Tillage implement design and its effect on soil

Encyclopedia Article

The weather is gradually improving and most Iowa producers are getting closer to working in the field. Some have already started fieldwork.

However, there is still time to finalize preparation of tillage implements for spring fieldwork. Producers are encouraged to check and evaluate the design of soil-engaging components of their tillage implements, assess the potential for soil erosion, and think about their chances for a successful crop.

Why adjusted tillage implements improve crop performance

No matter what the goal for spring tillage -- spreading residue evenly, preparing the seed bed, incorporating herbicides, or preparing for the next crop in rotation --, a properly adjusted and properly used tillage implement will result in fewer trips to the field, better management of the quality and performance of the crop, and hopefully lower potential erosion.

Tips: Primary tillage

Straight, narrow teeth or shanks (2 inches wide) on a chisel plow allow for deep penetration into the soil, with the least turning of soil and burying of residue of any primary tillage implement. Changing to twisted shanks increases soil mixing, buries more residues, and leaves the soil exposed to erosion.

There have been a lot of discussion and research lately, regarding the benefits of deep rippers. If deep ripping is used for treating real soil compaction, the use of a ripper in dry soil conditions is recommended. However, because best results occur in dry soils, this operation may be best suited as a fall practice rather than a spring tillage investment. With very narrow blades or shanks that penetrate the soil from 12 to 14 inches, deep rippers loosen the soil in fractured planes running diagonally from the tip of the tool to the soil surface, break the compacted soil layer, and allow for the development of dense root systems. Heavily rooted plants gain greater access to subsoil moisture and nutrients throughout the soil profile.

But remember, primary tillage is focused on soil fracturing and, while loosening the soil, it will destroy soil structure and bury a great deal of crop residue--particularly those fragile ones such as soybean residue--, leaving the soil exposed to erosion. Primary tillage operations should be the last choice when improving soil productivity.

Tips: Secondary tillage

When it comes to secondary tillage -- preparing the soil seed-bed for planting -- most farmers use a field cultivator. Field cultivators come equipped with a variety of soil-engaging points, from narrow tines to wider shovels and sweeps.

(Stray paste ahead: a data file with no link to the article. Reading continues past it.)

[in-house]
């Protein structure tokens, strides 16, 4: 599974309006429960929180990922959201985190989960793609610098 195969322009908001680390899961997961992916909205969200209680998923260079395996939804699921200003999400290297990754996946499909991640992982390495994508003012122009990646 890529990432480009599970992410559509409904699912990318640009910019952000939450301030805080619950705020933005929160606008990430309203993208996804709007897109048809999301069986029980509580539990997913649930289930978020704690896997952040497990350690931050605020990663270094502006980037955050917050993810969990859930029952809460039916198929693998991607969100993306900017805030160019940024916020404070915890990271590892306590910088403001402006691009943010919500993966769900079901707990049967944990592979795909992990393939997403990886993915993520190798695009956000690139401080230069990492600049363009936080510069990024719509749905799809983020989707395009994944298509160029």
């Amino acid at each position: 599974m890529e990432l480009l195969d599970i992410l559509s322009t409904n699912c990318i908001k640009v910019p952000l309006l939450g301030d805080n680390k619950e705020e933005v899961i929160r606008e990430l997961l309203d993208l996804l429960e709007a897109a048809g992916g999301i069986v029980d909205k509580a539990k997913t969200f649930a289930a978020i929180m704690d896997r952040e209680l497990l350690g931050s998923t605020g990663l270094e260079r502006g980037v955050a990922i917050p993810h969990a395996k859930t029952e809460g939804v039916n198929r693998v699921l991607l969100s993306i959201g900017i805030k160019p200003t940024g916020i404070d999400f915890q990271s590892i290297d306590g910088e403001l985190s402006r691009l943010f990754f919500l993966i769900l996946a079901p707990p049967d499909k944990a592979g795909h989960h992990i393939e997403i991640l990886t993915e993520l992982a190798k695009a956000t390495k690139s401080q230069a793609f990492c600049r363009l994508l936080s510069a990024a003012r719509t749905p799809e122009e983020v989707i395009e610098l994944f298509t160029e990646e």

Tines, shovels, and sweeps come in many shapes and sizes. The shape determines what the soil-engaging points do in the soil: narrow tines tend to fracture the soil, wider sweeps tend to lift and mix surface soil and residue, and are commonly used for chemical incorporation. Setting a blade at a sharper angle (or 'pitch') usually means that more soil will be disturbed. Implement weight is supported by the underlying soil. Therefore, wet and nearly-saturated soil can be compacted underneath the secondary tillage.

Other issues

Shank spacing on the implement, as well as operating speed and operational depth, all influence how much residue will be buried by any tillage implement. Increased depth and to some extent faster speeds translate into more soil being thrown over the crop residue.

Consistency in maintaining the soil-engaging points on tillage equipment is also important. Proper adjustment of only half of the blades on any implement means that the implement will be only 50 percent effective in each tillage pass. Therefore, proper maintenance and adjustment are keys to achieving the desired results. It is well worth the time it takes to properly set up, test and adjust the equipment, and check it daily, rather than just rolling hard and fast through the season, trusting to luck.


Knowing your tillage implements and their settings can go a long way in establishing a good seed bed, sufficient seed-to-soil contact, and hardier and more profitable crops. These techniques require fewer trips through the field, lower the levels of waste of fertilizers, and leave the soil better prepared to withstand erosion.

This article originally appeared on page 24 of the IC-492 (4) -- April 19, 2004 issue.

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